Hats off to teachers on the move! All across Minnesota and North Dakota, fresh education graduates are setting off right about now for the great unknown … along with the rest of the tribe of itinerant teachers whose careers take them beyond the beaten track each August to classrooms over the horizon.
If teaching is a calling, it often turns out to be long-distance. Career educators in more urban districts like Fargo and Grand Forks sometimes spend most of their careers in a single community … comfortably looking forward some September to welcoming the children — grandchildren? — of the kids listed in their very first grade books.
But about this time every August, I feel the urge to salute the rest of the educational corps: the teachers called to classrooms in towns whose populations don’t top three digits. Where students are sparse and classes worryingly small, there you too will find men and woman writing lesson plans and mastering the names in a new attendance book. And their nomadic lives are quite unlike their earthbound neighbors’.
I wish them well. And I still feel that ghostly urge to start packing.
My mother was one of those itinerant teachers. She’d cut her teeth on blackboards in one- or two-room schools in places like Hoople, N.D., and Rothsay, Minn. When she returned to teaching in the 1950s, after my farmer father’s health deteriorated, that preference surfaced again … aided in no small part by her two-year teaching certificate in an increasingly degree-oriented market.
So off we went, the schoolhouse gypsies. Beginning when I was in third grade, she accepted contracts from Antelope Consolidated School near Mooreton, N.D., where she taught sixth, seventh and eighth grades; Inkster, N.D., with its seventh and eighth grade classroom, Streeter, N.D., (solely seventh) and Amenia, N.D., from which she retired as a sixth-grade teacher.
We spent summers at home base in Hillsboro, N.D., where Dad raised grain east of town. As he wrapped up taking the wheat and barley off the fields, though, we were back to packing our wagon, ready to roll to whatever school was lucky enough to have signed Mom for the coming year. By the time I graduated from high school, we had moved exactly 18 times and lived in 10 different rentals, ranging from one with a privy out back to run-down aged homes whose elderly owners had passed away over the summer.
Nor were we alone in our rather nonstandard way of life. In every locale, we encountered other families who were part of the tribe. Schoolteachers, principals and superintendents — as well as preachers — provided just about all of the moving in and moving out in the villages we temporarily called “home.”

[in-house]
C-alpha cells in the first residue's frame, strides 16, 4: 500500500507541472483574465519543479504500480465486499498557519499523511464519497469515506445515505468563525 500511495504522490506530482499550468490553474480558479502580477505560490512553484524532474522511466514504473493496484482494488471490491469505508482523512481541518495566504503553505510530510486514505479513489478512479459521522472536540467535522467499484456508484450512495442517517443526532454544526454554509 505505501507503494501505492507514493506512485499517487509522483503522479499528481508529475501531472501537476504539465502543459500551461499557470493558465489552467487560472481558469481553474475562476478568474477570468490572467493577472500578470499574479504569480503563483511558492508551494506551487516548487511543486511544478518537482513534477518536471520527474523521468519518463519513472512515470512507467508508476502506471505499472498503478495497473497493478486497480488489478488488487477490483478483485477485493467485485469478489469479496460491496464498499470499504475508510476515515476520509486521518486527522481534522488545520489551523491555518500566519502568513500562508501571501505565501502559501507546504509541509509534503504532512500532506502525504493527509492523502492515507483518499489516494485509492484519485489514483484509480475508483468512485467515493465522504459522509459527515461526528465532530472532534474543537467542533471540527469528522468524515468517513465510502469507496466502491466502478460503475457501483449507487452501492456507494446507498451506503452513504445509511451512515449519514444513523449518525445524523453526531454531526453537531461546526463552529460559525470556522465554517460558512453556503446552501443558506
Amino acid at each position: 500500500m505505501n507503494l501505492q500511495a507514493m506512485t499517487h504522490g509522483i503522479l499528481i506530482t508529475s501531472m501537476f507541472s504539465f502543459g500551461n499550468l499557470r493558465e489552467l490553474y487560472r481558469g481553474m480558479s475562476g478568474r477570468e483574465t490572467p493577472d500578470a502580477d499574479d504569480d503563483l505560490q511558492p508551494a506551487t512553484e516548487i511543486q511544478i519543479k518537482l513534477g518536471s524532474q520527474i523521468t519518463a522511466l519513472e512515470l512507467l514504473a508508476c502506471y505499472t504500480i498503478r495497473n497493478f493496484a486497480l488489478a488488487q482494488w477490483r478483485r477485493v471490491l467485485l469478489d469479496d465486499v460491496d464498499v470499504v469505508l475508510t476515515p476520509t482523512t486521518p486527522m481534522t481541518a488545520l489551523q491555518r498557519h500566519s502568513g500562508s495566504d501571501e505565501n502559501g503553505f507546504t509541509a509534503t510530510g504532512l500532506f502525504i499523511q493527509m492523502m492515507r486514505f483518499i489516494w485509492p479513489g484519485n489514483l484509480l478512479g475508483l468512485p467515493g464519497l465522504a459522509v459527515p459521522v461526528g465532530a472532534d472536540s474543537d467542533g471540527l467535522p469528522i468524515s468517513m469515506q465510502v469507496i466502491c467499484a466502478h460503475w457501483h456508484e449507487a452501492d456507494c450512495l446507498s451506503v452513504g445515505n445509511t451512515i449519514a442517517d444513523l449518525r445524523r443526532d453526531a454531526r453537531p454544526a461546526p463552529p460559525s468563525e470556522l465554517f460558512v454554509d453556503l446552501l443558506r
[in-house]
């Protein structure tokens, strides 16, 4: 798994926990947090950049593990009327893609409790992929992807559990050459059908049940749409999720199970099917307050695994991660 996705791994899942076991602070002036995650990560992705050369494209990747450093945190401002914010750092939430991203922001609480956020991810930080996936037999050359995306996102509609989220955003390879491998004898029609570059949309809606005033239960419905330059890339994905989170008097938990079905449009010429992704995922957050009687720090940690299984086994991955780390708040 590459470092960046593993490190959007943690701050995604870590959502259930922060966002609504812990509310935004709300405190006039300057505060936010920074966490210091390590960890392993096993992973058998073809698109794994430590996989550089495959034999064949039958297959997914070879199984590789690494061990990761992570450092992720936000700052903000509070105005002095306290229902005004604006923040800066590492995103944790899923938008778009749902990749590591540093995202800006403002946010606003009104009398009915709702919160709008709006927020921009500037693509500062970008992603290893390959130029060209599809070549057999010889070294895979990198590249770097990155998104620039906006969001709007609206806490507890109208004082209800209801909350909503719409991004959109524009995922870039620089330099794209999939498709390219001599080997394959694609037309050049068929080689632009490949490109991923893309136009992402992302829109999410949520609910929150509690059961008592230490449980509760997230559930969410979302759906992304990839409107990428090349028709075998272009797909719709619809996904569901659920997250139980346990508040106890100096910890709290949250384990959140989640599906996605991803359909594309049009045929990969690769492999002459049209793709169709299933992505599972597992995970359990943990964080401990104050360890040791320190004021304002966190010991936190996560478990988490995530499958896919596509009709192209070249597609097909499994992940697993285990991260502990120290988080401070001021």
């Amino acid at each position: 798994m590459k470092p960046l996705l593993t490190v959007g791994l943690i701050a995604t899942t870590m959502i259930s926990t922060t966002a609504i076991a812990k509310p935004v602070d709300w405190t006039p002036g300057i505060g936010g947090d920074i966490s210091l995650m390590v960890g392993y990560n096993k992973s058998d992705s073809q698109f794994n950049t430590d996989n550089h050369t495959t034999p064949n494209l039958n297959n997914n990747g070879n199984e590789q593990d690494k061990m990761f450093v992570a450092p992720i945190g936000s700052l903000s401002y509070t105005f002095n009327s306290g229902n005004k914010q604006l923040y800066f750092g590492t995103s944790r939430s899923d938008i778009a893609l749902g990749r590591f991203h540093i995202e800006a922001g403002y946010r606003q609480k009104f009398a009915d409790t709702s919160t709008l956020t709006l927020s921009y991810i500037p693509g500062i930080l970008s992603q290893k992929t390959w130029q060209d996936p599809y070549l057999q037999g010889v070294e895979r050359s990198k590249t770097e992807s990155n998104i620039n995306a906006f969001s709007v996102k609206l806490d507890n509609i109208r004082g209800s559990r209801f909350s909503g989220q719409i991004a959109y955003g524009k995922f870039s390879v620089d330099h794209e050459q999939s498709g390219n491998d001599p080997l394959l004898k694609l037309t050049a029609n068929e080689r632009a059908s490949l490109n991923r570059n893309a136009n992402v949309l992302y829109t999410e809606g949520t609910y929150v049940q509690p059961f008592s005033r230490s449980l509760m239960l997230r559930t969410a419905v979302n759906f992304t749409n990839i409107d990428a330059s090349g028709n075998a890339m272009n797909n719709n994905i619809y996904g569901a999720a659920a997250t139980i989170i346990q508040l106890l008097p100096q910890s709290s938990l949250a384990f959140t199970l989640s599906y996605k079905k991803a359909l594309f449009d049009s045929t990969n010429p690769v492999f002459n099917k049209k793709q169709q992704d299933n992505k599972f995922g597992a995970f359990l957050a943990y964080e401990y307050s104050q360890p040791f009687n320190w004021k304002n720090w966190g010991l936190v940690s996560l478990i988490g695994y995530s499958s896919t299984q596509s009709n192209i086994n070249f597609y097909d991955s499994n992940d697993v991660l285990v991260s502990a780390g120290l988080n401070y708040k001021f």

We were curiosities among the deeply rooted farmers and merchants around us. Webs of cousinship, ancient sweethearts and generations-long family feuds and alliances were invisible to us. We had trouble following North Dakota-style directions in our new surroundings: “Go a couple of miles south and turn where the Dockters’ barn used to stand.” We had no hereditary place in the social landscape, no history that meant much to our new neighbors, and the indelible standing as benign carpetbaggers … permitted our opinions on local concerns, but none that mattered much.
It was an interesting way to grow up, if slightly off-kilter. Mom’s teaching jobs endowed us with an appreciation for what passed for diversity in those days. We were amazed by Mooreton’s huge Labor Day bash and Streeter’s (N.D.) epic annual buffalo supper. Good little Norskies, my brother and I rubbed shoulders with German-Russians and Czechs and Poles and Hutterites. And we even learned exotic new skills, like spitting sunflower seeds.
Raised on whitish Norwegian fare, we quickly adapted to colored food: Gackle, N.D., sausage and borscht and pierogis and halupsi and fleischkuchele and knoepfla soup, plus anise candy, ammonia cookies (better known by a far less genteel name), kolaches and real German-Russian kuchen … always kuchen.
Once the school year began, we seemed to spend our after-school hours in an exotic bubble comprised of Mom’s teacher colleagues and their families. Our native neighbors were pleasant, and many were kind. In villages, though, where their forebears had literally broken virgin prairie sod side by side, our undeniable other-ness meant we circulated in a largely separate stratum. I baby-sat exclusively for the principal’s sons; no one else ever asked.
The local circle, established so long before we arrived, rarely expanded. So the atmosphere was electric at our house when a new superintendent moved to town with his wife and kids or married teachers brought their families. On the historic occasion when an outsider bought the Chevy garage, his brood of five was automatically part of our circle. We couldn’t wait to meet the new preacher — were his kids still in school?
Small-town teaching positions seemed to be a better social bet for the single members of our tribe. As a teen, I secretly wondered if the local district’s teacher vacancies weren’t Mother Nature’s sly strategy for importing eligible women for the area’s bachelor farmers. When all was said and done, those matches accounted for most of the more-or-less permanent faculty members planted in the community.
If you’re a teacher on the move this month — a newbie or an old hand — you have my best wishes. If you’re headed deep into North Dakota or Minnesota, that goes double. Get ready for an adventure that will challenge your views of what counts as everyday life. Be prepared to broaden your horizons. Take nothing for granted; you’ll learn — and impart — new discoveries every day.
And if you’re a teacher’s kid like me, settle back with a whole buffet of back-to-school memories scattered all across the map. It’ll give you time to figure out a more succinct answer to the question that always stumps us: “So, where are you from?”